During his first season at Miami Dade College, Kaevon Tyler has been a pleasant surprise for the men’s basketball team.
The freshman guard is averaging 15.2 points per game and shooting 37 percent from three-point range.
“He’s definitely one of the best shooters that I have seen in a while,” said Sharks assistant basketball coach, Brandon Cosby. “From [the first meeting] on, I just saw a kid that wanted to get better and learn. In practice, since day one, he’s always the loudest one cheering guys on. He’s all about the team. He’s all about getting better.”
Tyler made his presence known on the basketball court early on. In the team’s season opener on Nov. 2, he scored 25 points and added seven steals during a lopsided 142-60 win versus the Red Devils Basketball Academy.
“Kaevon is laid back and a very confident person, probably one of the best shooters I’ve played with,” said sophomore shooting guard Elijah Hill.
Tyler grew up in Liberty City. His tough upbringing shaped who he is today. The 6-foot-2-inch tall shooting guard said he got accustomed to hearing police sirens and gunshots on a regular basis.
“Days wasn’t always bad, some people might buy you a bag of chips from the corner store or you could get your money taken too,” Tyler said. “Outside my house, I could always see a homeless person walking around or you could see someone selling crack outside.”
Tyler used basketball to keep himself out of trouble. When he was 11 years old, he started playing for the South Beach All-Stars, now known as Nike South Beach.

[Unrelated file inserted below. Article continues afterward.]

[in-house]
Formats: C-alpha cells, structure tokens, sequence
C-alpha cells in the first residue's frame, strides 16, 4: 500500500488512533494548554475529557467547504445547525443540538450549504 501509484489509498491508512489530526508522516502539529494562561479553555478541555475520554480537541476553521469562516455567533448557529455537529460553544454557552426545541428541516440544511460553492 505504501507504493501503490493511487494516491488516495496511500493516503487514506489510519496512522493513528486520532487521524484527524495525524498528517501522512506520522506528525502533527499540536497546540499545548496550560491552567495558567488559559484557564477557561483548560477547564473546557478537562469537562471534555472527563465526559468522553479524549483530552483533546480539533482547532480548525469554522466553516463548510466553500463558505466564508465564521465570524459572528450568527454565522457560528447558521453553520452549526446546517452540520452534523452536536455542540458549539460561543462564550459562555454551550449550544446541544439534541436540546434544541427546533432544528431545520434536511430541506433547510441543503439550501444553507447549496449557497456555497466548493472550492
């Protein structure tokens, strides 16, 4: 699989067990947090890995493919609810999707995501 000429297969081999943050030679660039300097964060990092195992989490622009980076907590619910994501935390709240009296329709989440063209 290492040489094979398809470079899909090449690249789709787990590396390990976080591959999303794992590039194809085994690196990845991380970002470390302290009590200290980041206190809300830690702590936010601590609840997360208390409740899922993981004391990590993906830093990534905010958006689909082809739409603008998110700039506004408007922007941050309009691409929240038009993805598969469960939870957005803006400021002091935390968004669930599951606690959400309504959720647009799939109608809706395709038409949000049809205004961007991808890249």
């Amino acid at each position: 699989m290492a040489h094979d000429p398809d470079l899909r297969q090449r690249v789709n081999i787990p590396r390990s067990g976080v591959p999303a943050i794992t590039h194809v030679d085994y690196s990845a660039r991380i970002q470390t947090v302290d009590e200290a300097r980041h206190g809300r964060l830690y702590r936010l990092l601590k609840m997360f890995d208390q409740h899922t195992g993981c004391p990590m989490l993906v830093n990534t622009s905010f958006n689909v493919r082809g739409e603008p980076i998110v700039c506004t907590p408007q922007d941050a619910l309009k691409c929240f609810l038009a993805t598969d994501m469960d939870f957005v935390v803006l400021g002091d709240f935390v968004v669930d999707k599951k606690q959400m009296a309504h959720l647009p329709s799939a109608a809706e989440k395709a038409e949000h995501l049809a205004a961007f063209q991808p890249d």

Basketball has helped him garner a variety of accolades. In 2016, he was selected third team All-Dade at the Sports Leadership and Management (SLAM) Charter School and, in 2017, he was a Florida Hoops Top 25 senior shooting guard at South Miami Senior High.
“He’s just a hard worker. Everyday he came to get better and in this offense you have to be able to shoot the ball,” Cosby said. “That’s his strength so he forced his way into the line-up a lot quicker just with his ability to shoot from the three-point [range]. He’s a pure shooter.”
After his basketball career comes to an end at MDC, Tyler dreams of attending a four-year university and finishing his business administration degree.
“From day one, my father, Alvin Tyler, and my older brother, Lowan Tyler, was there with me every step of the way. We would always work out together and motivate and challenge each other everyday to get better,” Tyler said. “Now all the hard work has paid off.”
The Sharks’ next game is at home against ASA College at the Theodore R. Gibson Health Center, 11011 S.W. 104 ST, on Jan. 16 at 7 p.m.